Certain kinds of chords have additional characteristics that may be interesting to users. On SIDE 1 when the C MAJOR chord is displayed, for example, the C AUGMENTED and C DIMINISHED chords appear at the same time under the "AUGMENTED" and "DIMINISHED" labels. This occurs because the C, E, G♯ AND A♭ AUGMENTED chords are all composed of the same notes. Similarly, the A, C, D♯, E♭, F♯ and G♭ DIMINISHED chords all have the same notes. On SIDE 2, the THIRTEENTH chord is acutally the MAJOR SCALE beginning with the dominant as root of the chord. Likewise, the SIXTH ADDED 9th chord, often used for tonal color, is actually the PENTATONIC SCALE beginning with the subdominant.

The preferred embodiment of this invention allows for certain variations from the basic design. For illustration, FIG. 8 shows a plainer version of the device without any lettering on the simulated fingerboard to identify the notes and with black spots on the rotatable disk.

The present embodiment is not intended to limit the distinct different types and numbers of chords to those shown. For example, the number of distinct types of chords can be increased if the diameter of the device is increased or if the simulated fingerboards are reduced in scale proportionately while the original diameter is maintained. Additional rings of fingerboard patterns can be outside of the ring shown in the drawings. In this version there is enough space available to display simultaneously all the ordinary chords for a particular musical key in a single setting of the rotatable disk.

Accordingly, it is to be understood that the embodiments of the invention herein described are merely illustrative of the application of the principles of the invention. Reference herein to details of the illustrated embodiments is not intended to limit the scope of the claims which themselves recite those features regarded as essential to the invention.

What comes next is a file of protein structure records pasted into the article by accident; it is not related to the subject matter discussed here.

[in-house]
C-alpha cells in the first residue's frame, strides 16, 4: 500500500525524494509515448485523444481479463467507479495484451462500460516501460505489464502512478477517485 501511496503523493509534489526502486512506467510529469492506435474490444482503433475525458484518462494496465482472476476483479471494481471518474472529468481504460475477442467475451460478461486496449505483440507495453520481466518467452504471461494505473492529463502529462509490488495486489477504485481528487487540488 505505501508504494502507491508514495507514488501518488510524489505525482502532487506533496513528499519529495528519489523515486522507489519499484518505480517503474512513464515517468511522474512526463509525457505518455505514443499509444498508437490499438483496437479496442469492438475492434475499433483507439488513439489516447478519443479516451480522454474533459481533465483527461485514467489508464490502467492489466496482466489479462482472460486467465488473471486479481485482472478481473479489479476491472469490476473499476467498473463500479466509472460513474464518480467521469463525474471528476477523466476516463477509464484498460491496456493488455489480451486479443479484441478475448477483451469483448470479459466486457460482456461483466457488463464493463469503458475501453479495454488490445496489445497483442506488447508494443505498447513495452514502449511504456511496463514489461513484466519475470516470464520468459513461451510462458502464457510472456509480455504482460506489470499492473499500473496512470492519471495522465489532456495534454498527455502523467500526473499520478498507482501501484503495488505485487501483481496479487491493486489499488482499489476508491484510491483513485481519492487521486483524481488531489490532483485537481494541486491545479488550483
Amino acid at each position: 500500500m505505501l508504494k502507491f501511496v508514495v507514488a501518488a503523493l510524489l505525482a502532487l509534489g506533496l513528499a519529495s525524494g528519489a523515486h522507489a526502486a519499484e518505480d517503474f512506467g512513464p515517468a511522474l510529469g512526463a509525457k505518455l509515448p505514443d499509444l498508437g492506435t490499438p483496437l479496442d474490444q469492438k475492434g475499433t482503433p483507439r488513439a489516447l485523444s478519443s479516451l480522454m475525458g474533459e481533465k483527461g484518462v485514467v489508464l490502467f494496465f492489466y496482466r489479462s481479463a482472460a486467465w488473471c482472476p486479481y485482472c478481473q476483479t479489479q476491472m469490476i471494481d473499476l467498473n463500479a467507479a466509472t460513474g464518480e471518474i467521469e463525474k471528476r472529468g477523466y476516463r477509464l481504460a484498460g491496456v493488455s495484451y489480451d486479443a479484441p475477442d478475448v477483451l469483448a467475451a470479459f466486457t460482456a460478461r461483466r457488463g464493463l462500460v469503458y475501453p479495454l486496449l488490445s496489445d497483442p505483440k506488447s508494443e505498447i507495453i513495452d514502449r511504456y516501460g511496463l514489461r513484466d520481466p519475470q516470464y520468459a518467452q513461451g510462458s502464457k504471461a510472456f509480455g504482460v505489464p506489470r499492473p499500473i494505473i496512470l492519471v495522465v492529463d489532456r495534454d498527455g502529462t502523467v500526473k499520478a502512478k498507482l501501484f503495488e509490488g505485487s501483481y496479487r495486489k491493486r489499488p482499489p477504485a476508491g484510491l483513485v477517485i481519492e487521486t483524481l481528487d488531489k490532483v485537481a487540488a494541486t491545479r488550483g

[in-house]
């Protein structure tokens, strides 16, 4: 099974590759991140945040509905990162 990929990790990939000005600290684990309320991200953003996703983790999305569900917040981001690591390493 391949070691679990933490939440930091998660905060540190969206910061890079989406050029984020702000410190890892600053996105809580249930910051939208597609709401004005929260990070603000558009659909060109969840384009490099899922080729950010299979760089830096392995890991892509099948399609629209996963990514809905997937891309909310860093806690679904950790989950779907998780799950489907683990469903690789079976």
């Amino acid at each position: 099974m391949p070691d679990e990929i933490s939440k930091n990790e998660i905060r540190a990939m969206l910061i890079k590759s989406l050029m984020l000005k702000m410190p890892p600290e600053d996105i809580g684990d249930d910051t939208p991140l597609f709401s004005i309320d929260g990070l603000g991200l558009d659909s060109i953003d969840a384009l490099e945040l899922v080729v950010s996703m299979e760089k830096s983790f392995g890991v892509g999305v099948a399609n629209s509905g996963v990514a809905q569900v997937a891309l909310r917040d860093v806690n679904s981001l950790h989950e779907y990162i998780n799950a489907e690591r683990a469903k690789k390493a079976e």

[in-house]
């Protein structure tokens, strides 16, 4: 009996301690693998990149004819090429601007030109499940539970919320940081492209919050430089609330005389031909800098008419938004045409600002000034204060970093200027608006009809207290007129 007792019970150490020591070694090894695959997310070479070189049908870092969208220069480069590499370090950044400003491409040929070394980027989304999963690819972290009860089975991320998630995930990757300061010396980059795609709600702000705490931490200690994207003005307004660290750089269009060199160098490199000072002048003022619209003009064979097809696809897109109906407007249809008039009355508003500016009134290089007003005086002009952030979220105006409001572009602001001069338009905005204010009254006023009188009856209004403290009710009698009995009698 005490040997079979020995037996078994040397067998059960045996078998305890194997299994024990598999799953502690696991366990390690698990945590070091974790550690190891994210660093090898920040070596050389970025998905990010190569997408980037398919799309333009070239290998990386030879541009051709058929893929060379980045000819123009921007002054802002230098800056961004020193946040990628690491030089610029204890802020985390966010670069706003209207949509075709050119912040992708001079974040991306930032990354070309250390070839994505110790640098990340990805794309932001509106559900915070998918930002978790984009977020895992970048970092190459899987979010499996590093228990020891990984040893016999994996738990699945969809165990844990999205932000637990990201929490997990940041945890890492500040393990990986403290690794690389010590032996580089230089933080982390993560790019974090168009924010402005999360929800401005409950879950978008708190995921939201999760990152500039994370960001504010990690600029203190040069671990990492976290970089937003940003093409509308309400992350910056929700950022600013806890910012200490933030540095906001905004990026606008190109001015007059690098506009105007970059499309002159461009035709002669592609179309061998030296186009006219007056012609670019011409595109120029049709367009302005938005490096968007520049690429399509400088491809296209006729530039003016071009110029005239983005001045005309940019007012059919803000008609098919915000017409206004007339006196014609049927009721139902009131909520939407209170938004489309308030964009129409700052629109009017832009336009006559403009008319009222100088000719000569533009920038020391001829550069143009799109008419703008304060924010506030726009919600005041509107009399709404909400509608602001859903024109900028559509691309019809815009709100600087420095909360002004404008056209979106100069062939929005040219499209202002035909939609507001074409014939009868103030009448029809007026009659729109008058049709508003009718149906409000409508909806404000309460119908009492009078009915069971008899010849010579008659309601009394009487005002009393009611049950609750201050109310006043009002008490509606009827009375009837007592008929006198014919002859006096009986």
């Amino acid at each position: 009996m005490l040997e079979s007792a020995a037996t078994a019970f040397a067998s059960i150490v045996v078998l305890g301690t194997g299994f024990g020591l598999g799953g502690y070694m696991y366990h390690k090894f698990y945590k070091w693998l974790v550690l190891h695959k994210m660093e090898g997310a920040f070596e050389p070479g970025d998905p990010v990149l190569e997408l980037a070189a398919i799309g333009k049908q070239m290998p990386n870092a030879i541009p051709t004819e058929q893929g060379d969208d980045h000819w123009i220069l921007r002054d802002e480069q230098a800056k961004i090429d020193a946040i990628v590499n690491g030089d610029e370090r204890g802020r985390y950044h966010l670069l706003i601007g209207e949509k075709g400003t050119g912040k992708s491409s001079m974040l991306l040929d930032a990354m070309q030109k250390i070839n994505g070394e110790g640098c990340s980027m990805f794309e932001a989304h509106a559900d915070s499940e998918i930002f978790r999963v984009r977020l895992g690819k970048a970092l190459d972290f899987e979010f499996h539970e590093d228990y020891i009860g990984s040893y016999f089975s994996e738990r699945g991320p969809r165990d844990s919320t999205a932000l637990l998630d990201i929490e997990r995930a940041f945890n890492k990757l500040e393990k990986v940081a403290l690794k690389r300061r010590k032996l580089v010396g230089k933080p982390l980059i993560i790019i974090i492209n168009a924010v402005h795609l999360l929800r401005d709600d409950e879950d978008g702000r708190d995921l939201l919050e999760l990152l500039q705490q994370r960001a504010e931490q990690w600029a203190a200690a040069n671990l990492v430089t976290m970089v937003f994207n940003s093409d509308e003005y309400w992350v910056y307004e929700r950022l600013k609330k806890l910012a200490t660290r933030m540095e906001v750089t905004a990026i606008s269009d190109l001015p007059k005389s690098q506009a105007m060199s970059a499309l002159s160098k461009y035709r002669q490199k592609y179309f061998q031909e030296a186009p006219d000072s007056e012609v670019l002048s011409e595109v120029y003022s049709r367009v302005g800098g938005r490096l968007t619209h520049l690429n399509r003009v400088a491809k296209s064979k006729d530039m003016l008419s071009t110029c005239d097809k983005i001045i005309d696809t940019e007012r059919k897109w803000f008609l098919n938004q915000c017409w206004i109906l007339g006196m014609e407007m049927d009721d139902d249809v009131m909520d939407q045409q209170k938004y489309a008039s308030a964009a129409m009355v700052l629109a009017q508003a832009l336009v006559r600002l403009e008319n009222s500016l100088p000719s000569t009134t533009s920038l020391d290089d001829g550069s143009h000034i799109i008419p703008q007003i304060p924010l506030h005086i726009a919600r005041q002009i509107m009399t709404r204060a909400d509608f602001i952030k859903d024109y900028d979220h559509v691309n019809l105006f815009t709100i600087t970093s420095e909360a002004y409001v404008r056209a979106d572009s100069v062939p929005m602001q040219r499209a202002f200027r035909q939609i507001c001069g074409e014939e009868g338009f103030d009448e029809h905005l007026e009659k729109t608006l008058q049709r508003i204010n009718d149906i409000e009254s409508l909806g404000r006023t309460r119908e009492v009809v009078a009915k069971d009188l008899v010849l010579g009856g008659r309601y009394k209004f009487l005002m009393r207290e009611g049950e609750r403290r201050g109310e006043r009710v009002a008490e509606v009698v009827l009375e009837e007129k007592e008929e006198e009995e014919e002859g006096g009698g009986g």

Patent Citations
Cited PatentFiling datePublication dateApplicantTitle
US1556147 *Apr 30, 1924Oct 6, 1925Johnson Allan WChord indicator for musical instruments
US2001191 *Jul 26, 1932May 14, 1935Lee Golden RoyChord finder for tenor banjos
US2649008 *Apr 20, 1950Aug 18, 1953Fred BovaString instrument instruction chart
US3245303 *Jun 15, 1962Apr 12, 1966Henry Adler IncDevice and method of teaching finger positions for fretted string instruments
US3668967 *Jul 27, 1970Jun 13, 1972Malis AlbertChord indicator
US3969973 *Jun 16, 1975Jul 20, 1976Pandapas Jr GeorgeDevices for selective display of information
Referenced by
Citing PatentFiling datePublication dateApplicantTitle
US4671159 *Jan 14, 1986Jun 9, 1987Johan StarkChord key for musical instruments
US4961362 *Jan 19, 1989Oct 9, 1990David GunnChord key calculator assembly
US4969383 *Nov 18, 1988Nov 13, 1990Scott J. BezeauMusical scale indicator
US5029507 *May 29, 1990Jul 9, 1991Scott J. BezeauChord progression finder
US6239344Apr 20, 2000May 29, 2001Dennis PrevostApparatus and method for instructing the playing of notes of a finger operated instrument
US7084340Mar 13, 2001Aug 1, 2006Muse MethodApparatus and method of letter learning finger patterns for stringed instruments
US7184701 *Jul 22, 2003Feb 27, 2007Stephen HeslipStringed musical instrument learning aid and methods
US7462767Mar 20, 2006Dec 9, 2008Swift Dana BStringed musical instrument tension balancer
US9245455 *Oct 1, 2013Jan 26, 2016Paul NoddingsMusic wormhole, a music education and entertainment system
US20050016365 *Jul 22, 2003Jan 27, 2005Stephen HeslipStringed musical instrument learning aid and methods
US20110185879 *Aug 4, 2011Clinton Clay ColeManually Operated Educational Device and Method for Conveying Relative Music Theory Concepts for Multiple Instruments
US20120272811 *Apr 29, 2011Nov 1, 2012Paul NoddingsMusic Wormhole, A Music Education and Entertainment System
US20140026738 *Oct 1, 2013Jan 30, 2014Paul NoddingsMusic Wormhole, A Music Education and Entertainment System
U.S. Classification84/474, 235/88.00R, 84/485.0SR
International ClassificationG09B15/00
Cooperative ClassificationG09B15/008
European ClassificationG09B15/00B3B2
Legal Events
Oct 11, 1988REMIMaintenance fee reminder mailed
Mar 2, 1989FPAYFee payment
Year of fee payment: 4
Mar 2, 1989SULPSurcharge for late payment
Oct 15, 1996REMIMaintenance fee reminder mailed
Mar 9, 1997LAPSLapse for failure to pay maintenance fees
May 20, 1997FPExpired due to failure to pay maintenance fee
Effective date: 19970312